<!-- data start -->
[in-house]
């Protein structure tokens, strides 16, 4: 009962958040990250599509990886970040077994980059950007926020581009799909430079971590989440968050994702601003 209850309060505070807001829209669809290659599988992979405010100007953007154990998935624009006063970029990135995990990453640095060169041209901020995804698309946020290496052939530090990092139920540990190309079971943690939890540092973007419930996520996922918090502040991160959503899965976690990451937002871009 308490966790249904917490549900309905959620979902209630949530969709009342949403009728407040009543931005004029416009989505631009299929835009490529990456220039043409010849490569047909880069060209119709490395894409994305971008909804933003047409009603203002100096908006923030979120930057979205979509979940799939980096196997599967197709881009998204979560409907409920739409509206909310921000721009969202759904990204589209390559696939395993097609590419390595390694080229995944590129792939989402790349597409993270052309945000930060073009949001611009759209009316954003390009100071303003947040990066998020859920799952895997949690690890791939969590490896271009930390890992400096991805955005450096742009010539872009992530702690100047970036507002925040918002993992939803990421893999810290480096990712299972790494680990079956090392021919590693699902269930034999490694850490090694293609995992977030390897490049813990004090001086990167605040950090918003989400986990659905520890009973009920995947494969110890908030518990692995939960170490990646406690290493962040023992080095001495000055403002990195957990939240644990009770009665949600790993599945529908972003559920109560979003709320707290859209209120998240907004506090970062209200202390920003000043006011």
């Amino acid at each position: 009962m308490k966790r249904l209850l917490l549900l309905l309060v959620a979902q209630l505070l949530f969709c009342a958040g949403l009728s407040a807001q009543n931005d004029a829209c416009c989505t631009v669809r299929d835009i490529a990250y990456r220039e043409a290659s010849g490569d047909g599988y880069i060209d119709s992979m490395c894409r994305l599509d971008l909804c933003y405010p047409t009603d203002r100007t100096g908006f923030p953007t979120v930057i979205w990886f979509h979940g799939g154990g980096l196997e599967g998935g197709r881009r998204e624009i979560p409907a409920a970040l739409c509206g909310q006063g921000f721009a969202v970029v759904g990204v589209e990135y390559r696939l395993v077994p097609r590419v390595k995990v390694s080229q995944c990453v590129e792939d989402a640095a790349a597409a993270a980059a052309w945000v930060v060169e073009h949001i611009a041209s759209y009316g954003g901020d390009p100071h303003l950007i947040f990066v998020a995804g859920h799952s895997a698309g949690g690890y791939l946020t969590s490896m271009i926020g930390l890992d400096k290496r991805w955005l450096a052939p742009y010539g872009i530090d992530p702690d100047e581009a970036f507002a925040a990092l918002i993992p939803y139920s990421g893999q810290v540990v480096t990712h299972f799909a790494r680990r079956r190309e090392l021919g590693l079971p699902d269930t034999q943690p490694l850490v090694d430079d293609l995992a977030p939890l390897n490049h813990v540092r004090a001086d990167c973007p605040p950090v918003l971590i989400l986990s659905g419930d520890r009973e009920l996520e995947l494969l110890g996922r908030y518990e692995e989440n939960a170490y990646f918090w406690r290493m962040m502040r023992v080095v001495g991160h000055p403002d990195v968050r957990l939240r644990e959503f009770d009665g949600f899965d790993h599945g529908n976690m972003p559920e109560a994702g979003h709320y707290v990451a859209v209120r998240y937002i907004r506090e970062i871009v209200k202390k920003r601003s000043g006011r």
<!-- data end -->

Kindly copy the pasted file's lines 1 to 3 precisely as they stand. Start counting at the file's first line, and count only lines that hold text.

[in-house]
């Protein structure tokens, strides 16, 4: 009962958040990250599509990886970040077994980059950007926020581009799909430079971590989440968050994702601003 209850309060505070807001829209669809290659599988992979405010100007953007154990998935624009006063970029990135995990990453640095060169041209901020995804698309946020290496052939530090990092139920540990190309079971943690939890540092973007419930996520996922918090502040991160959503899965976690990451937002871009 308490966790249904917490549900309905959620979902209630949530969709009342949403009728407040009543931005004029416009989505631009299929835009490529990456220039043409010849490569047909880069060209119709490395894409994305971008909804933003047409009603203002100096908006923030979120930057979205979509979940799939980096196997599967197709881009998204979560409907409920739409509206909310921000721009969202759904990204589209390559696939395993097609590419390595390694080229995944590129792939989402790349597409993270052309945000930060073009949001611009759209009316954003390009100071303003947040990066998020859920799952895997949690690890791939969590490896271009930390890992400096991805955005450096742009010539872009992530702690100047970036507002925040918002993992939803990421893999810290480096990712299972790494680990079956090392021919590693699902269930034999490694850490090694293609995992977030390897490049813990004090001086990167605040950090918003989400986990659905520890009973009920995947494969110890908030518990692995939960170490990646406690290493962040023992080095001495000055403002990195957990939240644990009770009665949600790993599945529908972003559920109560979003709320707290859209209120998240907004506090970062209200202390920003000043006011």
């Amino acid at each position: 009962m308490k966790r249904l209850l917490l549900l309905l309060v959620a979902q209630l505070l949530f969709c009342a958040g949403l009728s407040a807001q009543n931005d004029a829209c416009c989505t631009v669809r299929d835009i490529a990250y990456r220039e043409a290659s010849g490569d047909g599988y880069i060209d119709s992979m490395c894409r994305l599509d971008l909804c933003y405010p047409t009603d203002r100007t100096g908006f923030p953007t979120v930057i979205w990886f979509h979940g799939g154990g980096l196997e599967g998935g197709r881009r998204e624009i979560p409907a409920a970040l739409c509206g909310q006063g921000f721009a969202v970029v759904g990204v589209e990135y390559r696939l395993v077994p097609r590419v390595k995990v390694s080229q995944c990453v590129e792939d989402a640095a790349a597409a993270a980059a052309w945000v930060v060169e073009h949001i611009a041209s759209y009316g954003g901020d390009p100071h303003l950007i947040f990066v998020a995804g859920h799952s895997a698309g949690g690890y791939l946020t969590s490896m271009i926020g930390l890992d400096k290496r991805w955005l450096a052939p742009y010539g872009i530090d992530p702690d100047e581009a970036f507002a925040a990092l918002i993992p939803y139920s990421g893999q810290v540990v480096t990712h299972f799909a790494r680990r079956r190309e090392l021919g590693l079971p699902d269930t034999q943690p490694l850490v090694d430079d293609l995992a977030p939890l390897n490049h813990v540092r004090a001086d990167c973007p605040p950090v918003l971590i989400l986990s659905g419930d520890r009973e009920l996520e995947l494969l110890g996922r908030y518990e692995e989440n939960a170490y990646f918090w406690r290493m962040m502040r023992v080095v001495g991160h000055p403002d990195v968050r957990l939240r644990e959503f009770d009665g949600f899965d790993h599945g529908n976690m972003p559920e109560a994702g979003h709320y707290v990451a859209v209120r998240y937002i907004r506090e970062i871009v209200k202390k920003r601003s000043g006011r």